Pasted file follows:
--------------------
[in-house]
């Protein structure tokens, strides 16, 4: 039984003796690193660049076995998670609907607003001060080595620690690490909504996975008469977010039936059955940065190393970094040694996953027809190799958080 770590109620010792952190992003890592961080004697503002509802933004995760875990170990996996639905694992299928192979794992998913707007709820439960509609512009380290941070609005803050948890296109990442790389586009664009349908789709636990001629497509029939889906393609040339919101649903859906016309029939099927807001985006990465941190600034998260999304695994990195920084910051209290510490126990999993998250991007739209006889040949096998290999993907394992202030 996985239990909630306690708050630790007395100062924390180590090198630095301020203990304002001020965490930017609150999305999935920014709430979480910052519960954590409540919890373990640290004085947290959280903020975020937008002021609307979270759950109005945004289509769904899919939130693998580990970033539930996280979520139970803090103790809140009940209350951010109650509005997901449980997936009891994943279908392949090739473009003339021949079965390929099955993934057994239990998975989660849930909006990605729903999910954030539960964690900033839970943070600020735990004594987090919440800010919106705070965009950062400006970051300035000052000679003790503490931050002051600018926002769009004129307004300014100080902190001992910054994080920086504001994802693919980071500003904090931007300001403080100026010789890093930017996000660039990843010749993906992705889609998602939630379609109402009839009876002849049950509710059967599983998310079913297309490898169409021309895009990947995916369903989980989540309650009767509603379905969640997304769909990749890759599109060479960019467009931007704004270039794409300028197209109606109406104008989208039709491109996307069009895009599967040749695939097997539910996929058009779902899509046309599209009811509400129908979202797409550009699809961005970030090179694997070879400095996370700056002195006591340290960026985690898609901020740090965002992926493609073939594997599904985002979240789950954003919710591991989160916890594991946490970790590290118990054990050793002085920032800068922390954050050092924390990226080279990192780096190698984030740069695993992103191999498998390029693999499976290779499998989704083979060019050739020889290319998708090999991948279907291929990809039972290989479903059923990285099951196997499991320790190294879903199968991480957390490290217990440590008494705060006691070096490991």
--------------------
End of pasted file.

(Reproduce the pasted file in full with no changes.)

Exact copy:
[in-house]
């Protein structure tokens, strides 16, 4: 039984003796690193660049076995998670609907607003001060080595620690690490909504996975008469977010039936059955940065190393970094040694996953027809190799958080 770590109620010792952190992003890592961080004697503002509802933004995760875990170990996996639905694992299928192979794992998913707007709820439960509609512009380290941070609005803050948890296109990442790389586009664009349908789709636990001629497509029939889906393609040339919101649903859906016309029939099927807001985006990465941190600034998260999304695994990195920084910051209290510490126990999993998250991007739209006889040949096998290999993907394992202030 996985239990909630306690708050630790007395100062924390180590090198630095301020203990304002001020965490930017609150999305999935920014709430979480910052519960954590409540919890373990640290004085947290959280903020975020937008002021609307979270759950109005945004289509769904899919939130693998580990970033539930996280979520139970803090103790809140009940209350951010109650509005997901449980997936009891994943279908392949090739473009003339021949079965390929099955993934057994239990998975989660849930909006990605729903999910954030539960964690900033839970943070600020735990004594987090919440800010919106705070965009950062400006970051300035000052000679003790503490931050002051600018926002769009004129307004300014100080902190001992910054994080920086504001994802693919980071500003904090931007300001403080100026010789890093930017996000660039990843010749993906992705889609998602939630379609109402009839009876002849049950509710059967599983998310079913297309490898169409021309895009990947995916369903989980989540309650009767509603379905969640997304769909990749890759599109060479960019467009931007704004270039794409300028197209109606109406104008989208039709491109996307069009895009599967040749695939097997539910996929058009779902899509046309599209009811509400129908979202797409550009699809961005970030090179694997070879400095996370700056002195006591340290960026985690898609901020740090965002992926493609073939594997599904985002979240789950954003919710591991989160916890594991946490970790590290118990054990050793002085920032800068922390954050050092924390990226080279990192780096190698984030740069695993992103191999498998390029693999499976290779499998989704083979060019050739020889290319998708090999991948279907291929990809039972290989479903059923990285099951196997499991320790190294879903199968991480957390490290217990440590008494705060006691070096490991």